Shane Lowry is now ‘a national hero’

After the historic Open win, the mammoth celebrations.

Shane Lowry is now ‘a national hero’

After the historic Open win, the mammoth celebrations.

Shane Lowry started his nationwide tour in Dublin with family, friends and a few lucky punters.

The Claret Jug winner was the centre of attention, trophy in hand, in the city’s Boar’s Head pub following his weekend victory in Portrush.

Star-struck fans queued to have their photo taken with Lowry, where he enjoyed a few pints with the group, with a few bewildered tourists even stopping by.

Shane partied through the night leading a singalong in the upmarket 37 Dawson Street cocktail bar in the early hours of Monday morning before fulfilling a promise to Boar’s Head pub owners Hugh and Ann Hourican that when he won the Open he would celebrate in the bar.

Ann said despite the celebrations, he was fresh.

“Oh no, he’s been home and showered and changed and I think he’s had some sleep too so he’s ready for the day again,” she said.

“He’s just handed over the cup and allowed all the punters to have their pictures taken with it, and all his friends are here and they’re so lovely. We couldn’t be prouder of him.”

In the wake of Lowry’s win, his grandmother Emily Scanlon said she was a “very proud granny” – adding that she needed her first brandy in 10 years to settle her nerves as he got over the finish line.

Speaking to RTÉ Radio One’s News at One, Mrs Scanlon said her grandson’s victory was “great for our little town” of Clara, Co Offaly, revealing that she had not had a drink of brandy since 2009 up until last weekend.

“I drank two yesterday, it’s nearly killing me. But it’s great,” she said. “It’s great being able to see all of this happen.”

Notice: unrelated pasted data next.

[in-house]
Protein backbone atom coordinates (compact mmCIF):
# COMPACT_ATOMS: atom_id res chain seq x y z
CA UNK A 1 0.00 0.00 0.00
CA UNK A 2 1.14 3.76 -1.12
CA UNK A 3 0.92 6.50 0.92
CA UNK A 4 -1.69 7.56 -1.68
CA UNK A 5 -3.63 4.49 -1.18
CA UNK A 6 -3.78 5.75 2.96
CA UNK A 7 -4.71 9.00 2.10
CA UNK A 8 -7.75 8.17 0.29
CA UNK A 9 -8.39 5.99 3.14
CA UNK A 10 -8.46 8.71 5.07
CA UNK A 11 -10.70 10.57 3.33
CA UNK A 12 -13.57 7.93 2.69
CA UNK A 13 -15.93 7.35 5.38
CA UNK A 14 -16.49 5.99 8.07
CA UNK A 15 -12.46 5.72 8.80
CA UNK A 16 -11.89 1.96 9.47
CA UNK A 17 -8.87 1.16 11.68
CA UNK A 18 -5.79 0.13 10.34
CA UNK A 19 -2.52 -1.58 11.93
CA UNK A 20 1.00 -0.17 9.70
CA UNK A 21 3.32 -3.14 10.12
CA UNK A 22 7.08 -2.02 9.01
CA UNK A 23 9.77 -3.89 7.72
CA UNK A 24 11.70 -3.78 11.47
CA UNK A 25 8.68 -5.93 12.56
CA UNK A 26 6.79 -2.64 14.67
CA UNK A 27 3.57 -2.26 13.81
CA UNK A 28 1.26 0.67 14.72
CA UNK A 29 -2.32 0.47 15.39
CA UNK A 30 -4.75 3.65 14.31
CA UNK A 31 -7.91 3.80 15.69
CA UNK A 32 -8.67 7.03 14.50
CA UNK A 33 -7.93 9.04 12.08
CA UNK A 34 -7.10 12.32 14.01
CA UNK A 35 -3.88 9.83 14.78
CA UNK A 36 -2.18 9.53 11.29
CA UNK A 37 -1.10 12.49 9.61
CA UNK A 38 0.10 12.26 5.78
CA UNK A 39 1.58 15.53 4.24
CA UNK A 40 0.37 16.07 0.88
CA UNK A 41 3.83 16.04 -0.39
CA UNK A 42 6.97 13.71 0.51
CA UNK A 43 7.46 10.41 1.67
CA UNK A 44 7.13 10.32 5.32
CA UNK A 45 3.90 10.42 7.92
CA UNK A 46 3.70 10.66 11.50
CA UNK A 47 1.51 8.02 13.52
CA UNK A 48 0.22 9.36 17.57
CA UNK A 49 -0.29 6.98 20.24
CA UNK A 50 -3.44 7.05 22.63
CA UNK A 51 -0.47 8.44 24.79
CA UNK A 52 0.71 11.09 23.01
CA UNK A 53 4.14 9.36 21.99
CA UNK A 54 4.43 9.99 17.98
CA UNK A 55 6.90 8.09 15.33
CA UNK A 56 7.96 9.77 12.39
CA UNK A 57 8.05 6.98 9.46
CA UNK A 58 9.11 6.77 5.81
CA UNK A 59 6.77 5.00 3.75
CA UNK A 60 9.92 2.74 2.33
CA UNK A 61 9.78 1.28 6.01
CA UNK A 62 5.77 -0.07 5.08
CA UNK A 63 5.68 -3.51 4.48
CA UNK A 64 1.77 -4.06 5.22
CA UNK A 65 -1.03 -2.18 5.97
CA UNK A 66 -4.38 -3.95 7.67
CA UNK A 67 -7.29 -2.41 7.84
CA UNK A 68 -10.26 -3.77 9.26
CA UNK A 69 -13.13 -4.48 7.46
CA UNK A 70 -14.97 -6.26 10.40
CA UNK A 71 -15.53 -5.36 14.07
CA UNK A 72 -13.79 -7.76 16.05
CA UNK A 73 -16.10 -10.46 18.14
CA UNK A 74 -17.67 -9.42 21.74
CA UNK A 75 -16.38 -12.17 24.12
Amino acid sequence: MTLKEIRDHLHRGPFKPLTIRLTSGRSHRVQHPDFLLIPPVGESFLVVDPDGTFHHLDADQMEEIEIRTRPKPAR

Recalling her memories of minding a young Shane, Emily said if she had to leave the room she would put him in the turf box.

On one occasion, when she returned from hanging washing on the line, she found that he had eaten all the turf mould.

Following his win, Lowry himself told RTÉ Radio’s Morning Ireland that the walk down the 18th was “one of the most surreal experiences of my life.”

“I can’t believe it happened to me,” he said. “Obviously a lot of people helped me along the way, my coach, family, friends and Bo, my caddy. I owe him an awful lot.”

Of his celebrations, he added: “We’re going to have one hell of a few days.”

Sports Minister Shane Ross also congratulated Lowry, calling his victory “quite extraordinary”.

Mr Ross, who did not make it to the 18th hole for the final shot and presentation, despite queuing for an hour and a half in the rain, said his department would be “more than happy to fund anything appropriate” for Lowry’s victory party, details of which had not yet been made clear as of going to print.

“He is an iconic figure now, he’s a national hero and obviously if he wants to celebrate in a very quiet way that’s up to him, but if he wants to celebrate with his family, he’s cancelled his trip to Memphis because he wants to be here to be with his people, and probably Offaly is more important to him than some sort of national recognition. But I can’t reveal that, I can’t say anything about that at the moment,” Mr Ross said.

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